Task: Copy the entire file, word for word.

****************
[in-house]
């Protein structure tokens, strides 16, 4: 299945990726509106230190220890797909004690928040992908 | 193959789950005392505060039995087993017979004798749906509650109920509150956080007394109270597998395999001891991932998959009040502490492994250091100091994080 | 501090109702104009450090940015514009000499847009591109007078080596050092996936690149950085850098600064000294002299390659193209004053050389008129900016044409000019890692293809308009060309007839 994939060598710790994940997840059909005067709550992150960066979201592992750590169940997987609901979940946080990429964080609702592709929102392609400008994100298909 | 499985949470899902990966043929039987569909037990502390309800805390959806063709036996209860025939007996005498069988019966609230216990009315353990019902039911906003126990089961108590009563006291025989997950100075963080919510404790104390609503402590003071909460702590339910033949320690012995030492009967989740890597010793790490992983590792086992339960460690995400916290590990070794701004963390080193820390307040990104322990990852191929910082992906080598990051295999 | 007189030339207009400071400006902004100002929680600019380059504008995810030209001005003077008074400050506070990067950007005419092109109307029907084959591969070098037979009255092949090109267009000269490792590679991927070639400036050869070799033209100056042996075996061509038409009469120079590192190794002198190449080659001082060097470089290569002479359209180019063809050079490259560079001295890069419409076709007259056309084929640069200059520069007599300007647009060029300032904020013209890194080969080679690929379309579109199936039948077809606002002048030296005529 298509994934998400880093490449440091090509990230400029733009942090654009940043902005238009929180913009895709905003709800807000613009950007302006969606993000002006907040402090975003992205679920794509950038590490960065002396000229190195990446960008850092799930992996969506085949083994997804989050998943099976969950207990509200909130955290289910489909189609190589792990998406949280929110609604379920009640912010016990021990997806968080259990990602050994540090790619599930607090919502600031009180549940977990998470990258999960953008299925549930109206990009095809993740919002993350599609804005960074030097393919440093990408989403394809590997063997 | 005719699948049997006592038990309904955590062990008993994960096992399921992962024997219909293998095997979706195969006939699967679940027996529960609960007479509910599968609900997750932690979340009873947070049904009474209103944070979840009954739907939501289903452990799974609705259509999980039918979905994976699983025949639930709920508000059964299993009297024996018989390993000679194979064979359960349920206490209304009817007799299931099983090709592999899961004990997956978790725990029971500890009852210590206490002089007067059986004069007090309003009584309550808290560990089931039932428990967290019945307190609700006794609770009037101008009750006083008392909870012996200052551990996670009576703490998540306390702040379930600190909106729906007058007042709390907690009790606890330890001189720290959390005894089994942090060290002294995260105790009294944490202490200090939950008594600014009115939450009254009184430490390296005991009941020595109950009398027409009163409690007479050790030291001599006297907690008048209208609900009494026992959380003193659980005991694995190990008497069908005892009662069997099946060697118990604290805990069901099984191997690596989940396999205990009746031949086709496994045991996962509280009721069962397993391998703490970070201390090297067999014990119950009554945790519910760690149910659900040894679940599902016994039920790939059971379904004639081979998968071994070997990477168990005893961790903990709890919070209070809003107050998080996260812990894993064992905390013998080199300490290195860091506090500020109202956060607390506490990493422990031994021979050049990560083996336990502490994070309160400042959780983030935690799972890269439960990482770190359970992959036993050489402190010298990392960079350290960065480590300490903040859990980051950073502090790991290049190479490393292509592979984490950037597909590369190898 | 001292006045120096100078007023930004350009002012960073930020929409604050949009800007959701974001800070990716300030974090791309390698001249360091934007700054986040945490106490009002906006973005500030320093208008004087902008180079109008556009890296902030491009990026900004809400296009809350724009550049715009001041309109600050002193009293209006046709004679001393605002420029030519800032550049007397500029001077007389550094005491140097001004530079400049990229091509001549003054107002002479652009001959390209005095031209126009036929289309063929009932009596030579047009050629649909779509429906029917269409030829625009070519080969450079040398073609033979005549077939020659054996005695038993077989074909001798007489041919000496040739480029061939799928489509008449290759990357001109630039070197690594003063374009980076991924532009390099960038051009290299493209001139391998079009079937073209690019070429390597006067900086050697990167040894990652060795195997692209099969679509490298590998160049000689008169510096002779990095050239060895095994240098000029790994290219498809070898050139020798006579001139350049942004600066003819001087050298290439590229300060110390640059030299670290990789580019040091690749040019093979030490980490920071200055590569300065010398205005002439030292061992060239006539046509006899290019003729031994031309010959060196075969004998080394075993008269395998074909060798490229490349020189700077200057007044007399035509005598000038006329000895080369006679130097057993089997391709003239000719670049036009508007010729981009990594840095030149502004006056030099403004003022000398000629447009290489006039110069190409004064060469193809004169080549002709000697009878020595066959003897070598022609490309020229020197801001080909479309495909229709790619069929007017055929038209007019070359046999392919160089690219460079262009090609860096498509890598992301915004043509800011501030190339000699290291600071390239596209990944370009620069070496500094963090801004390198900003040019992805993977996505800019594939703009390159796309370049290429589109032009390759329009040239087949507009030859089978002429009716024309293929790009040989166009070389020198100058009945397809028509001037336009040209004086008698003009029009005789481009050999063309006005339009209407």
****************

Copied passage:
[in-house]
């Protein structure tokens, strides 16, 4: 299945990726509106230190220890797909004690928040992908 | 193959789950005392505060039995087993017979004798749906509650109920509150956080007394109270597998395999001891991932998959009040502490492994250091100091994080 | 501090109702104009450090940015514009000499847009591109007078080596050092996936690149950085850098600064000294002299390659193209004053050389008129900016044409000019890692293809308009060309007839 994939060598710790994940997840059909005067709550992150960066979201592992750590169940997987609901979940946080990429964080609702592709929102392609400008994100298909 | 499985949470899902990966043929039987569909037990502390309800805390959806063709036996209860025939007996005498069988019966609230216990009315353990019902039911906003126990089961108590009563006291025989997950100075963080919510404790104390609503402590003071909460702590339910033949320690012995030492009967989740890597010793790490992983590792086992339960460690995400916290590990070794701004963390080193820390307040990104322990990852191929910082992906080598990051295999 | 007189030339207009400071400006902004100002929680600019380059504008995810030209001005003077008074400050506070990067950007005419092109109307029907084959591969070098037979009255092949090109267009000269490792590679991927070639400036050869070799033209100056042996075996061509038409009469120079590192190794002198190449080659001082060097470089290569002479359209180019063809050079490259560079001295890069419409076709007259056309084929640069200059520069007599300007647009060029300032904020013209890194080969080679690929379309579109199936039948077809606002002048030296005529 298509994934998400880093490449440091090509990230400029733009942090654009940043902005238009929180913009895709905003709800807000613009950007302006969606993000002006907040402090975003992205679920794509950038590490960065002396000229190195990446960008850092799930992996969506085949083994997804989050998943099976969950207990509200909130955290289910489909189609190589792990998406949280929110609604379920009640912010016990021990997806968080259990990602050994540090790619599930607090919502600031009180549940977990998470990258999960953008299925549930109206990009095809993740919002993350599609804005960074030097393919440093990408989403394809590997063997 | 005719699948049997006592038990309904955590062990008993994960096992399921992962024997219909293998095997979706195969006939699967679940027996529960609960007479509910599968609900997750932690979340009873947070049904009474209103944070979840009954739907939501289903452990799974609705259509999980039918979905994976699983025949639930709920508000059964299993009297024996018989390993000679194979064979359960349920206490209304009817007799299931099983090709592999899961004990997956978790725990029971500890009852210590206490002089007067059986004069007090309003009584309550808290560990089931039932428990967290019945307190609700006794609770009037101008009750006083008392909870012996200052551990996670009576703490998540306390702040379930600190909106729906007058007042709390907690009790606890330890001189720290959390005894089994942090060290002294995260105790009294944490202490200090939950008594600014009115939450009254009184430490390296005991009941020595109950009398027409009163409690007479050790030291001599006297907690008048209208609900009494026992959380003193659980005991694995190990008497069908005892009662069997099946060697118990604290805990069901099984191997690596989940396999205990009746031949086709496994045991996962509280009721069962397993391998703490970070201390090297067999014990119950009554945790519910760690149910659900040894679940599902016994039920790939059971379904004639081979998968071994070997990477168990005893961790903990709890919070209070809003107050998080996260812990894993064992905390013998080199300490290195860091506090500020109202956060607390506490990493422990031994021979050049990560083996336990502490994070309160400042959780983030935690799972890269439960990482770190359970992959036993050489402190010298990392960079350290960065480590300490903040859990980051950073502090790991290049190479490393292509592979984490950037597909590369190898 | 001292006045120096100078007023930004350009002012960073930020929409604050949009800007959701974001800070990716300030974090791309390698001249360091934007700054986040945490106490009002906006973005500030320093208008004087902008180079109008556009890296902030491009990026900004809400296009809350724009550049715009001041309109600050002193009293209006046709004679001393605002420029030519800032550049007397500029001077007389550094005491140097001004530079400049990229091509001549003054107002002479652009001959390209005095031209126009036929289309063929009932009596030579047009050629649909779509429906029917269409030829625009070519080969450079040398073609033979005549077939020659054996005695038993077989074909001798007489041919000496040739480029061939799928489509008449290759990357001109630039070197690594003063374009980076991924532009390099960038051009290299493209001139391998079009079937073209690019070429390597006067900086050697990167040894990652060795195997692209099969679509490298590998160049000689008169510096002779990095050239060895095994240098000029790994290219498809070898050139020798006579001139350049942004600066003819001087050298290439590229300060110390640059030299670290990789580019040091690749040019093979030490980490920071200055590569300065010398205005002439030292061992060239006539046509006899290019003729031994031309010959060196075969004998080394075993008269395998074909060798490229490349020189700077200057007044007399035509005598000038006329000895080369006679130097057993089997391709003239000719670049036009508007010729981009990594840095030149502004006056030099403004003022000398000629447009290489006039110069190409004064060469193809004169080549002709000697009878020595066959003897070598022609490309020229020197801001080909479309495909229709790619069929007017055929038209007019070359046999392919160089690219460079262009090609860096498509890598992301915004043509800011501030190339000699290291600071390239596209990944370009620069070496500094963090801004390198900003040019992805993977996505800019594939703009390159796309370049290429589109032009390759329009040239087949507009030859089978002429009716024309293929790009040989166009070389020198100058009945397809028509001037336009040209004086008698003009029009005789481009050999063309006005339009209407």